It is fun to travel and fun to come home. We arrived late Tuesday night after missing a connection and hanging out for five hours in the Toronto airport before getting another flight.

Here are a few of the photos (out of hundreds). We traveled south from Dublin sort of following the coast. We were as far south as Cobh in Co. Cork, west to the Dingle Peninsula in Kerry, up through Galway, Mayo and Donegal before turning east into Northern Ireland. We stayed in Derry and then in Bangor, east of Belfast, before returning to Dublin and then home. The entire country was green, green, green.

We visited castles and ruins and a couple of museums but mostly enjoyed the beauty of the countryside and the friendliness of the people.

Dingle Peninsula

Dingle Peninsula

These rock lined fields are typical of this part of the country. We were told that long ago each field had a separate name. Note the road, it is narrow with little room for vehicles to pass. I was driving and didn’t want to meet a tour bus on one of these curves.

A stone house on the Dingle Peninsula

A stone house on the Dingle Peninsula

We would like to have gone into this building and asked about how a roof made of stone is constructed and works in the wind and rain of the area but it was closed.

Father Dyer's Folk Village in Glencolumbkille, Co. Donegal

Fisherman’s cottage in Father McDyer’s Folk Village in Glencolumbkille, Co. Donegal. It is one room with an open fire at one end with a hole in the roof for smoke to escape.

The Folk Village Museum is a cluster of several small cottages, called a ‘clachan’, perched on a hillside overlooking the sandy curve of Glen Bay Beach in the Gaeltacht (Irish-speaking area) of South West Donegal. It was started by a priest, Father McDyer. At the time of Father McDyer’s arrival in 1951 the parish of Glencolmcille was suffering from a long-standing cycle of unemployment and emigration. Over the next three decades Father McDyer worked to help break this cycle, lobbying for amenities, organising community projects and supporting the development of local industries, many of which, like the Folk Village, are still successful today. (quoted from website) It shows a glimpse into daily life in past centuries. It was a hard life.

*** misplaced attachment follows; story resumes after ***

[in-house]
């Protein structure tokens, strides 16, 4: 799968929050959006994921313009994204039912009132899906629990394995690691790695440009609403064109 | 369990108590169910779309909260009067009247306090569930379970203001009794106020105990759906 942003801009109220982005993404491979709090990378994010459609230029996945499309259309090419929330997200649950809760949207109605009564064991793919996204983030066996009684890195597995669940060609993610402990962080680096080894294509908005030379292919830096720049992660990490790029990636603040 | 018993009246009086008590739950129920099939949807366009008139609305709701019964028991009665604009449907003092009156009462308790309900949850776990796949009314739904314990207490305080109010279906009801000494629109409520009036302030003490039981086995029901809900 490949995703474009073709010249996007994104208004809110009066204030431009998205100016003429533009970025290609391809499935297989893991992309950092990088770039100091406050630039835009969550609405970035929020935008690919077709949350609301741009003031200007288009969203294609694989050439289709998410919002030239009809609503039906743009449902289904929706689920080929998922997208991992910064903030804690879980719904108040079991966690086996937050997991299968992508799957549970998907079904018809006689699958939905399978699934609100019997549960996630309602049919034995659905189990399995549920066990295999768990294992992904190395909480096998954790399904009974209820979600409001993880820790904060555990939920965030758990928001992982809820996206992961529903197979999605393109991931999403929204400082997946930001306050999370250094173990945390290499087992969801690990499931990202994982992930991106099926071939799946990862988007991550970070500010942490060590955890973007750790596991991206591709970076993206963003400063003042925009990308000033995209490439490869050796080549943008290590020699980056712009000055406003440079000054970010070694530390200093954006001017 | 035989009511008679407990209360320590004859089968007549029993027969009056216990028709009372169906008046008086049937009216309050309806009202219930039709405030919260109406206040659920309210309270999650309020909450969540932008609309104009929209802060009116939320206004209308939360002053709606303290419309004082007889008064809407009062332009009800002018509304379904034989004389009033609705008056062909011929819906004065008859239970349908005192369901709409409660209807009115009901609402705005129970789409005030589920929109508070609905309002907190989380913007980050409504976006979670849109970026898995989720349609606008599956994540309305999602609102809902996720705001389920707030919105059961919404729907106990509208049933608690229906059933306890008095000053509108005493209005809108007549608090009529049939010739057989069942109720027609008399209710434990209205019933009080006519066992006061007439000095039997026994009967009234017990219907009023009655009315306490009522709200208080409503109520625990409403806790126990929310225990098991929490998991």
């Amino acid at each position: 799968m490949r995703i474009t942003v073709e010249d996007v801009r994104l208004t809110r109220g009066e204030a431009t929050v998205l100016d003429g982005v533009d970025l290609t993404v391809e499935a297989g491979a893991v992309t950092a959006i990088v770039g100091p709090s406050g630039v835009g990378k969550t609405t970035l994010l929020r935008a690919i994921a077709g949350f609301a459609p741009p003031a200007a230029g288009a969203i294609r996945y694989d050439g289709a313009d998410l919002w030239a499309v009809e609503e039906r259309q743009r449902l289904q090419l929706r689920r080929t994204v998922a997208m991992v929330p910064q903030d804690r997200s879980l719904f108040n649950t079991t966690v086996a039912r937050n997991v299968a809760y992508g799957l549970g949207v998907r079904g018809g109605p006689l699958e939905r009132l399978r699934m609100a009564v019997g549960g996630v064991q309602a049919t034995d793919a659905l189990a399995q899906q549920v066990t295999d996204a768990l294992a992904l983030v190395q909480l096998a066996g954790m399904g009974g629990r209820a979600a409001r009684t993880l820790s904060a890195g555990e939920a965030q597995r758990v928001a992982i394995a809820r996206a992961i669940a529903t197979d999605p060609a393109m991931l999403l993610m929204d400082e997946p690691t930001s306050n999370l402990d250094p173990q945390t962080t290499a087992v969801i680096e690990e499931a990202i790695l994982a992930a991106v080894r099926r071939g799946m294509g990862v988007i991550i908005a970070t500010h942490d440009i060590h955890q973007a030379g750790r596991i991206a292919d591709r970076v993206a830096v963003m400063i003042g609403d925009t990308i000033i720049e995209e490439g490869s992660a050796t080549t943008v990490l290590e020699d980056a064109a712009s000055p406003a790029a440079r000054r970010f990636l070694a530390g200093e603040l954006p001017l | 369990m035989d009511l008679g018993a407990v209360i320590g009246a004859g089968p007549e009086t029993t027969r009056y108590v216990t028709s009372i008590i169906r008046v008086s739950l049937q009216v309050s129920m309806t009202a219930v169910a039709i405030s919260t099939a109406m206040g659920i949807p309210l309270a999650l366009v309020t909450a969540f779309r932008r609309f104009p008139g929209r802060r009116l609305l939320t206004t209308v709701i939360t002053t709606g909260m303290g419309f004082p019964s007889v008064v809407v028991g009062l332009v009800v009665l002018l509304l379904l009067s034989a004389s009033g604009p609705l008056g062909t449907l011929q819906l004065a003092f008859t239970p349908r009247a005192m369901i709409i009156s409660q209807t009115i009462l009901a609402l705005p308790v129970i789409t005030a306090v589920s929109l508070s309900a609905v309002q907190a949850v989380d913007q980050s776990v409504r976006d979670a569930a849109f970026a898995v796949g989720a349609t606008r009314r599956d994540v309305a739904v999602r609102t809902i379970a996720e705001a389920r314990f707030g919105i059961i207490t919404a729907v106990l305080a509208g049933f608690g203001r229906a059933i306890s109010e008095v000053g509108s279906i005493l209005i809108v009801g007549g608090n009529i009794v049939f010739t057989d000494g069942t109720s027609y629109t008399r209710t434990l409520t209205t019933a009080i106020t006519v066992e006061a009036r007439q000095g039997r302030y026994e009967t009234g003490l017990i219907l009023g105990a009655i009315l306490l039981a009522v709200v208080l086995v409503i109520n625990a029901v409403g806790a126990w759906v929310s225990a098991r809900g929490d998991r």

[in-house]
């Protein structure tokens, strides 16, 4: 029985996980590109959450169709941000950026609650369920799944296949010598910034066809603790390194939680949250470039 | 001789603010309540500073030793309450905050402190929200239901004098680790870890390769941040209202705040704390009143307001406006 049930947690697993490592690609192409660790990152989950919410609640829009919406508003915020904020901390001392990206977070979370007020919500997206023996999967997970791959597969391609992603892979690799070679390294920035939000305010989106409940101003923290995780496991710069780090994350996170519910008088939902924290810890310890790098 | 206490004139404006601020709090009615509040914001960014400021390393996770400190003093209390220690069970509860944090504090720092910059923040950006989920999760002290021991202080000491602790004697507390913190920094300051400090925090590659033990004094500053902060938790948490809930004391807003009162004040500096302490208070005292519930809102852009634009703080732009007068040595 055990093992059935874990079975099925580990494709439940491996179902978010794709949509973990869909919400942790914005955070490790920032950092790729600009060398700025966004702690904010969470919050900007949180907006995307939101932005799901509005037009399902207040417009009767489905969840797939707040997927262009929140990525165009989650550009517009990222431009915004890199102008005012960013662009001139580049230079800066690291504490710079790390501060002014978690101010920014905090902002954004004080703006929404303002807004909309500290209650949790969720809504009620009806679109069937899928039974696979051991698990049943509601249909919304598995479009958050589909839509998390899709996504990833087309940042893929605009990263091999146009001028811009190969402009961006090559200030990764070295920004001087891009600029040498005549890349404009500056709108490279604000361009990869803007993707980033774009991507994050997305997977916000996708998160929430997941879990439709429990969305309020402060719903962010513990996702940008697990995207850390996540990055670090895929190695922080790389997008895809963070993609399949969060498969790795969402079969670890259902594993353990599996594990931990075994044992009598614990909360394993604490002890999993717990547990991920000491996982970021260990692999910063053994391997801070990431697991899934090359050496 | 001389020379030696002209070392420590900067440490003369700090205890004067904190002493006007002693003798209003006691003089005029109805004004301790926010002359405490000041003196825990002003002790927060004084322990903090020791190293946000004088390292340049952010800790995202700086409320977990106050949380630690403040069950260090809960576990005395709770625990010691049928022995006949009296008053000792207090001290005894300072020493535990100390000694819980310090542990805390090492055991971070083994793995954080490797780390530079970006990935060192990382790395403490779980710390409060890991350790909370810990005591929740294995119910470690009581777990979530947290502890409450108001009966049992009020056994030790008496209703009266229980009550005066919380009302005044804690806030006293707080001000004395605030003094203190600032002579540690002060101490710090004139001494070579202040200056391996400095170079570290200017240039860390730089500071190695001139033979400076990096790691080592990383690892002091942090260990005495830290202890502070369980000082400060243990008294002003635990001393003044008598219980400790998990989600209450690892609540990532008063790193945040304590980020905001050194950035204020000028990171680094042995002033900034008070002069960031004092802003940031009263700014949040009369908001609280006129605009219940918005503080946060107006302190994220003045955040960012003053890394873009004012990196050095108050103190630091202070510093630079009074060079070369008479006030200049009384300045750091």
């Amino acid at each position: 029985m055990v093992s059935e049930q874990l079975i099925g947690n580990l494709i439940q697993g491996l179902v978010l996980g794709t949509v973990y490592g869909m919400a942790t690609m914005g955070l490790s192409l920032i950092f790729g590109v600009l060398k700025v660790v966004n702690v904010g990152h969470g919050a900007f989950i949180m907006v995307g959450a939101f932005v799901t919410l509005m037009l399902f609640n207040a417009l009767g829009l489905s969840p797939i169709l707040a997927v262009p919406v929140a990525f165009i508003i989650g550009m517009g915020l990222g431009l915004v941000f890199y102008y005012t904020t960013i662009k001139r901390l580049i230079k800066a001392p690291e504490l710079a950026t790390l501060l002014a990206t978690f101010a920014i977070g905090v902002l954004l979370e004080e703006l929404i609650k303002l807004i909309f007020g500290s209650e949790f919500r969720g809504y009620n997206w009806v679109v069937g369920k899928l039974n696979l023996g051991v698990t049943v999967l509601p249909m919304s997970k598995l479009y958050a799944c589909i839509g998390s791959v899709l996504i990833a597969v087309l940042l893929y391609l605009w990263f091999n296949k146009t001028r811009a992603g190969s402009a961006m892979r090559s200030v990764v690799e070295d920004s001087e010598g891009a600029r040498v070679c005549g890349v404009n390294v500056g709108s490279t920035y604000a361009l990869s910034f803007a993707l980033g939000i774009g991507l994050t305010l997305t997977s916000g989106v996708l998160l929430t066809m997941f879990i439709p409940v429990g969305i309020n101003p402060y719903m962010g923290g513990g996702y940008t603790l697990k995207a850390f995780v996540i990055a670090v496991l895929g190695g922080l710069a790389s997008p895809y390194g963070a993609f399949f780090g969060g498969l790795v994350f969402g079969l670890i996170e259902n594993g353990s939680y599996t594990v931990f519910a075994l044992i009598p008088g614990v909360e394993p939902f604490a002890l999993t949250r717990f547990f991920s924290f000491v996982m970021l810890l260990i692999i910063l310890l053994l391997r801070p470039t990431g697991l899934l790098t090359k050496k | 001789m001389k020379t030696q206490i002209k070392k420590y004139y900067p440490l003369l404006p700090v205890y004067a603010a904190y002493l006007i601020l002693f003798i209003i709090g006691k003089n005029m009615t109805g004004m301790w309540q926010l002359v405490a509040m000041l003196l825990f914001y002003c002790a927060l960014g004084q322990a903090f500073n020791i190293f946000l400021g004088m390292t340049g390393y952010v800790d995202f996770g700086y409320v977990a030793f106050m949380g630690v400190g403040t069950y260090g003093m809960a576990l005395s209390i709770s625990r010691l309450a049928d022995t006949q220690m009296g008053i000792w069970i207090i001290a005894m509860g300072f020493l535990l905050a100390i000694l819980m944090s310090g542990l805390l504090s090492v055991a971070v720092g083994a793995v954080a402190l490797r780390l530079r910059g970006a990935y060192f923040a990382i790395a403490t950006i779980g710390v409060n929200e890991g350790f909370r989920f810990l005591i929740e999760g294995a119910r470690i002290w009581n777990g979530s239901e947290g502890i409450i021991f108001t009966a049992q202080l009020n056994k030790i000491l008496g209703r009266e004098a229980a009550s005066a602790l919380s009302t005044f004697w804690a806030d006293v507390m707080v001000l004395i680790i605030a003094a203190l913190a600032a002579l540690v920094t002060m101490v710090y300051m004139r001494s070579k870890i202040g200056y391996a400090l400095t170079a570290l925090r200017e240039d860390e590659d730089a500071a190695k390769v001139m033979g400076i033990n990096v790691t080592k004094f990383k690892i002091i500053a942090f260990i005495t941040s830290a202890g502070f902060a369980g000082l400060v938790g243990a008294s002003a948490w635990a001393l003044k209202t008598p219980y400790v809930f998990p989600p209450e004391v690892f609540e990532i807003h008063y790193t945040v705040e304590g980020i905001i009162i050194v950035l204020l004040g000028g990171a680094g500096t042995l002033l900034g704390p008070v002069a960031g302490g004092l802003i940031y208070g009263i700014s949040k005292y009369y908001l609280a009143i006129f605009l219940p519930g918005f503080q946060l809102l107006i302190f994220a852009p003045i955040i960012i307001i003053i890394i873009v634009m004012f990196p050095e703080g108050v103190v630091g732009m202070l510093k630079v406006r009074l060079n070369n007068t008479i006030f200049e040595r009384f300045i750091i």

We had never seen this kind of thatching before. The ceiling of the houses are bog wood (wood dug from under the peat bogs, left there eons ago when there were forests). Thatch is laid over that and secured with ropes made from twisting together local materials.

Open fireplace in one room cottage.

                                  Open fireplace in one room cottage.

 

 

 

Map of Ireland made of stone from each county.

                         Map of Ireland made of stone from each county.

This map is striking and the women in the visitor’s center were excited about it. It had just been dedicated two days before we were there. Each county provided the stone for their representation. Note the Gaelic county names.

 

 

A hedge school. When the English ruled the country it was forbidden to speak or teach Gaelic. It would be taught in these little hidden spaces.

A hedge school. When the English ruled the country it was forbidden to speak or teach Gaelic. It would be taught in these little hidden spaces.

 

 

 

Several areas along the west coast are Gaelic speaking. The road signs are in Gaelic and English. We were surprised to find that people living there speak Gaelic, or Irish as some call it, in their every day lives.

A field with drying peat. We kept seeing fields with mounds. It took us some time to realize that after the peat is cut, the brick sized pieces are made into little pyramids and left to dry.

A field with drying peat. We kept seeing fields with mounds. It took us some time to realize that after the peat is cut, the brick sized pieces are made into little pyramids and left to dry.